Leading architecture publication lauds new alternative masonry for its potential environmental impact.
ArchDaily, one of the world’s most visited architecture websites, explains: “Over 200 billion of India’s traditional clay fired bricks are manufactured every year, resulting in numerous pollution and environmental problems. To address these issues, a team from MIT –- composed of students Michael Laracy and Thomas Poinot, along with professors Elsa Olivetti, Hamlin Jennings and John Ochsendorf — has developed Eco-BLAC bricks: an alternative to traditional bricks that reuses industrial waste and is low-cost and low energy.”
What separates the Eco-BLAC brick from red clay competitors is the two-fold environmental solution it provides. First, it utilizes ash produced by factories that is currently sent to landfill. Second, the bricks cure through an alkali-activation process, rather than the 1000˚ kiln-firing needed for red clay bricks.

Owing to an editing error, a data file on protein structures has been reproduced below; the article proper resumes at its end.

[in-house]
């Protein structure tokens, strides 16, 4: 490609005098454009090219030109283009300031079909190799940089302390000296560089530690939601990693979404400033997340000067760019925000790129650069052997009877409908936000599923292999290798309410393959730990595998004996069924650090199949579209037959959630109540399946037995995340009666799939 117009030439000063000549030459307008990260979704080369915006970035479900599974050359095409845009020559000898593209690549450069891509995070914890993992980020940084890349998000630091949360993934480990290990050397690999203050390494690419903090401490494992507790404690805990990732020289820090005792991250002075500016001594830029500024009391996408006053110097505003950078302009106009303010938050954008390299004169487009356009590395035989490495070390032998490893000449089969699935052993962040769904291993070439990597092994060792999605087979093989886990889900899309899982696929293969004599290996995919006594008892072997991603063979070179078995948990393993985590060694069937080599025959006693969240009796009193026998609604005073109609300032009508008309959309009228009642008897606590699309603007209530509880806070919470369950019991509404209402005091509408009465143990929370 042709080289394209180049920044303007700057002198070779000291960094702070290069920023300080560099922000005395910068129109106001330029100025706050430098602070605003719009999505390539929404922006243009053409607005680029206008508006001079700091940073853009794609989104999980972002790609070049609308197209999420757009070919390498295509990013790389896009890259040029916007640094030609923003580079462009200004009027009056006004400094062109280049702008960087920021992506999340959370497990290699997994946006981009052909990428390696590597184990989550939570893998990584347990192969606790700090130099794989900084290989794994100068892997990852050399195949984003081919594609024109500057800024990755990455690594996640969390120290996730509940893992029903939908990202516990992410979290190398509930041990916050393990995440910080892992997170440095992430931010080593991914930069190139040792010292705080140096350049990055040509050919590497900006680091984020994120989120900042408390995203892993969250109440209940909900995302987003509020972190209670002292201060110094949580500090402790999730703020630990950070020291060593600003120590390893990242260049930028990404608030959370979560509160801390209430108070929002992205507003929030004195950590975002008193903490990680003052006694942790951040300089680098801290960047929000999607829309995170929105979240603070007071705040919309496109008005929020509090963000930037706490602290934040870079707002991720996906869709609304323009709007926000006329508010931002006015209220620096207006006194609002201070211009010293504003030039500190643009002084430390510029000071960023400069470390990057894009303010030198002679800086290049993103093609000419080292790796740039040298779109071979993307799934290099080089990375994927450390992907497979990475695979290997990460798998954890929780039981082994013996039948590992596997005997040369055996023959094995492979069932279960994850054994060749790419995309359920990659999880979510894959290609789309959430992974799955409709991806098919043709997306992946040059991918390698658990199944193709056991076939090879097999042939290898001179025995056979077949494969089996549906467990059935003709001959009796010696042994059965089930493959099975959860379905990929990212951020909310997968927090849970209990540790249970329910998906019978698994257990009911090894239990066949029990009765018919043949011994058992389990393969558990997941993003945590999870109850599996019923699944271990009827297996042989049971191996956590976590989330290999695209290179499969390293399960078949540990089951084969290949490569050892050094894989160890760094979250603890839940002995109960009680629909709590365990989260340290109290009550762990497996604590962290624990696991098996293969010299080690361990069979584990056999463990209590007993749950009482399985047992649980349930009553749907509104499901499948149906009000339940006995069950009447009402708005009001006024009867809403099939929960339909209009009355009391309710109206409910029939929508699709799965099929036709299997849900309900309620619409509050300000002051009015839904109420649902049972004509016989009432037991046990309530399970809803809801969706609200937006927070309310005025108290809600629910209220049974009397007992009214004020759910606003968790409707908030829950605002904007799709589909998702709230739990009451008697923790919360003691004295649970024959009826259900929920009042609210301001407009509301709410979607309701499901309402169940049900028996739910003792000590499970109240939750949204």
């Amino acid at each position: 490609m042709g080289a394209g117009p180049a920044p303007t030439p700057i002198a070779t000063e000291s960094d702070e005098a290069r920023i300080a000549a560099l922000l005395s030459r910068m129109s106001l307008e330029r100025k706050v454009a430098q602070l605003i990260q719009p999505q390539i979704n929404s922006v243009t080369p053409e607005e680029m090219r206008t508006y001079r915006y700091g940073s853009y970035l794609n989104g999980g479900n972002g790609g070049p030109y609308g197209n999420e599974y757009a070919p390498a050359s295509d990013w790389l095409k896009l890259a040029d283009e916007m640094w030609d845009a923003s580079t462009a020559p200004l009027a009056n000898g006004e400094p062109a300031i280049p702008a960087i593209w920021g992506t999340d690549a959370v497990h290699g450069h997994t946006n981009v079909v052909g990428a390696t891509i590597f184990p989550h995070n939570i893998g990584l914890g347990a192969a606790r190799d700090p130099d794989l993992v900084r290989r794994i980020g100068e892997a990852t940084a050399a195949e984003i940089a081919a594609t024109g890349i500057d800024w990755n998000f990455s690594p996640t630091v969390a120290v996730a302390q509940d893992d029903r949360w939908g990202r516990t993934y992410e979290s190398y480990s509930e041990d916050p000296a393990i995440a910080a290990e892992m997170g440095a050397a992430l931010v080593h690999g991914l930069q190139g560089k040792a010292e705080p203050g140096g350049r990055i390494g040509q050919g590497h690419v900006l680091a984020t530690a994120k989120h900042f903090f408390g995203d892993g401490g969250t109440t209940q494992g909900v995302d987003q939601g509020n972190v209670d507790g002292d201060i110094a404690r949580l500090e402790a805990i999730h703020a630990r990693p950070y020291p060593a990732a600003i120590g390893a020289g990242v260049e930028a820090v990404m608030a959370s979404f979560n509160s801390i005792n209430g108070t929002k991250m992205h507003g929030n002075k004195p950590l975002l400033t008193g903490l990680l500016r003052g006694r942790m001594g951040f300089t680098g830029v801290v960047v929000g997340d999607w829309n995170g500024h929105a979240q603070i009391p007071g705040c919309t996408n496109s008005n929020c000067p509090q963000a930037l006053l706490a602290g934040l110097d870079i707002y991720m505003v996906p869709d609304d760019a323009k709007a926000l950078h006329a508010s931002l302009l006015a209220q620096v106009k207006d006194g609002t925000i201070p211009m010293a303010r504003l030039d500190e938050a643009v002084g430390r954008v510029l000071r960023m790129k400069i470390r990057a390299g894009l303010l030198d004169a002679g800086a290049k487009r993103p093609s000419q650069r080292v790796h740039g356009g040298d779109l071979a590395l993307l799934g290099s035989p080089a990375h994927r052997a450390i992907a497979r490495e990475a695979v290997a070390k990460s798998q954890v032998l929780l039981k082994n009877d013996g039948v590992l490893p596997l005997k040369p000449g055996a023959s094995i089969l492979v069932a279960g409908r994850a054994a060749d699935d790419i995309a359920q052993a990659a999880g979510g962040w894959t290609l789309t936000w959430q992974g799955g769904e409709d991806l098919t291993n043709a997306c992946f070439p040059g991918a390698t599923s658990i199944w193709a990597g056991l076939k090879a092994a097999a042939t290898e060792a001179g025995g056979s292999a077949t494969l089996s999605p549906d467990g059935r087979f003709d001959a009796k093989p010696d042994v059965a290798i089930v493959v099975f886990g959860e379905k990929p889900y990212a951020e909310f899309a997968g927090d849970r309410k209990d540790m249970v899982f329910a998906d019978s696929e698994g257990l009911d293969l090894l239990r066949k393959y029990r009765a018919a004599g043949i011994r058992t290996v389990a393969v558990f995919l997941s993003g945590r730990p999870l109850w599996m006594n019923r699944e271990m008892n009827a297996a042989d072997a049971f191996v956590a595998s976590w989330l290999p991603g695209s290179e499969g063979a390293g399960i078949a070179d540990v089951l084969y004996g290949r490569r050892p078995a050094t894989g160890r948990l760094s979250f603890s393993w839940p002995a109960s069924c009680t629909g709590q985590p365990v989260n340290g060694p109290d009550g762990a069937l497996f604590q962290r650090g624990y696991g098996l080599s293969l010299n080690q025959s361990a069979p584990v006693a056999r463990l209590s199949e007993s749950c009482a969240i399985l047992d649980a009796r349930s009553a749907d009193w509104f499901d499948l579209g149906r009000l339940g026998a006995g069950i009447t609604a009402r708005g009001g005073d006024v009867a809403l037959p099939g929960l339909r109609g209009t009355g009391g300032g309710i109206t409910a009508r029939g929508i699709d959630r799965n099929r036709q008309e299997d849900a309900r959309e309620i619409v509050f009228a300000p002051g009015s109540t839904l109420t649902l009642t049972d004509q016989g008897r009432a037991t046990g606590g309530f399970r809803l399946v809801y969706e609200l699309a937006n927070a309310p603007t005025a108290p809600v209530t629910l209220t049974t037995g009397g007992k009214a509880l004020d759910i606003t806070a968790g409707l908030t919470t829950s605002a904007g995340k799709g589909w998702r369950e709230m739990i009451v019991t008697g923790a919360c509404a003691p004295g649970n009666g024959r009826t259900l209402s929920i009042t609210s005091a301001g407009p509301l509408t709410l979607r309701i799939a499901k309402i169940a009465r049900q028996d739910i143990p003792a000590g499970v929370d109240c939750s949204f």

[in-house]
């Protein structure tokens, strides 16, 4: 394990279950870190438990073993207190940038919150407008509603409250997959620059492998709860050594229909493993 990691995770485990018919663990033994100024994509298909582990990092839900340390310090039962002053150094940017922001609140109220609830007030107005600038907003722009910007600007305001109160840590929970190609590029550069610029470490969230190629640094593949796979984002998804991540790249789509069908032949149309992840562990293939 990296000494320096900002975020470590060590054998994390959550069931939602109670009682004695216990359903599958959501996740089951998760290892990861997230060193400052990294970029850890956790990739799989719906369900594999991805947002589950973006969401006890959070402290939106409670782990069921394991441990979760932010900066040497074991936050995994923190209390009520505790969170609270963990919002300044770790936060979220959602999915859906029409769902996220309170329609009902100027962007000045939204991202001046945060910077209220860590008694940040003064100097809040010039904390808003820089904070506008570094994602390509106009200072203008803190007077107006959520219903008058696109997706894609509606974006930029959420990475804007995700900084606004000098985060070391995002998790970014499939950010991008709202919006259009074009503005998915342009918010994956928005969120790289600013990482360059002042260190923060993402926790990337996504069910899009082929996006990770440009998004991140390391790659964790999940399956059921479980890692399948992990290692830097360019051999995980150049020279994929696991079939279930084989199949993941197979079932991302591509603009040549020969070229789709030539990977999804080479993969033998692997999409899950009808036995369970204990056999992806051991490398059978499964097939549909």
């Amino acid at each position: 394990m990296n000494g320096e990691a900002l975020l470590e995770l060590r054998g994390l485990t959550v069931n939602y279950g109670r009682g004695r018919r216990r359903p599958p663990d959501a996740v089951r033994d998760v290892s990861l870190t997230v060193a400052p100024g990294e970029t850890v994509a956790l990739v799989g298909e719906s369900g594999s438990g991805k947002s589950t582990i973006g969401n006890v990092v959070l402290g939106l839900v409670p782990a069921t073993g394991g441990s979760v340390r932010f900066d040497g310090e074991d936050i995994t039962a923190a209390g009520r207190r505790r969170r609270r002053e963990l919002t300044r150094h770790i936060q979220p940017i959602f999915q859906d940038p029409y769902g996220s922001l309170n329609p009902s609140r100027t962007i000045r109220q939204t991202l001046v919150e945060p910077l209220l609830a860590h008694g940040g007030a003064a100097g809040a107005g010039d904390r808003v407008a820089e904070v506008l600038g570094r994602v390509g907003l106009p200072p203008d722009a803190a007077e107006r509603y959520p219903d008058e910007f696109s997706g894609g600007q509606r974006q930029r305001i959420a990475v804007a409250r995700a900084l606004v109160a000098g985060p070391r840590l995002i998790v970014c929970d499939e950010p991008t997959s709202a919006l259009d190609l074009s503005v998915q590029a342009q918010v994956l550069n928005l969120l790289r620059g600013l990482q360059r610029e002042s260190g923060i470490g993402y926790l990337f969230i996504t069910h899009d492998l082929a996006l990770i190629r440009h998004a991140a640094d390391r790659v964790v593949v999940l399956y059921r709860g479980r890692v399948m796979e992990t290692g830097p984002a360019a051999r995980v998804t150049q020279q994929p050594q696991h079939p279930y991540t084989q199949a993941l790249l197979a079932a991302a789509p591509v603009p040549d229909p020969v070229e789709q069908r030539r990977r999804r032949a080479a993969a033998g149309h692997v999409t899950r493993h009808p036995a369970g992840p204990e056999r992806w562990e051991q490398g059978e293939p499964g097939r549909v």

“By using a chemical reaction rather than firing, the bricks gain strength at ambient temperatures, not requiring the massive consumption of coal (roughly 24 million tons annually) in traditional clay-fired brick production. This process also produces no emissions, unlike the traditional kiln technology,” writes Eric Oh in ArchDaily.
The team is continuing to perfect the design and is setting up a pilot plant in Muzaffarnagar, an industrial city in northern India.
Check out our video to see how the Eco-BLAC brick is created on-site in Muzaffarnagar, India:
Top Photo: Mike Laracy (l) and Thomas Poinot (r) with sample bricks at Bindlas Duplux Paper Mill in Muzaffarnagar, India. Behind them are stacked traditional red clay bricks.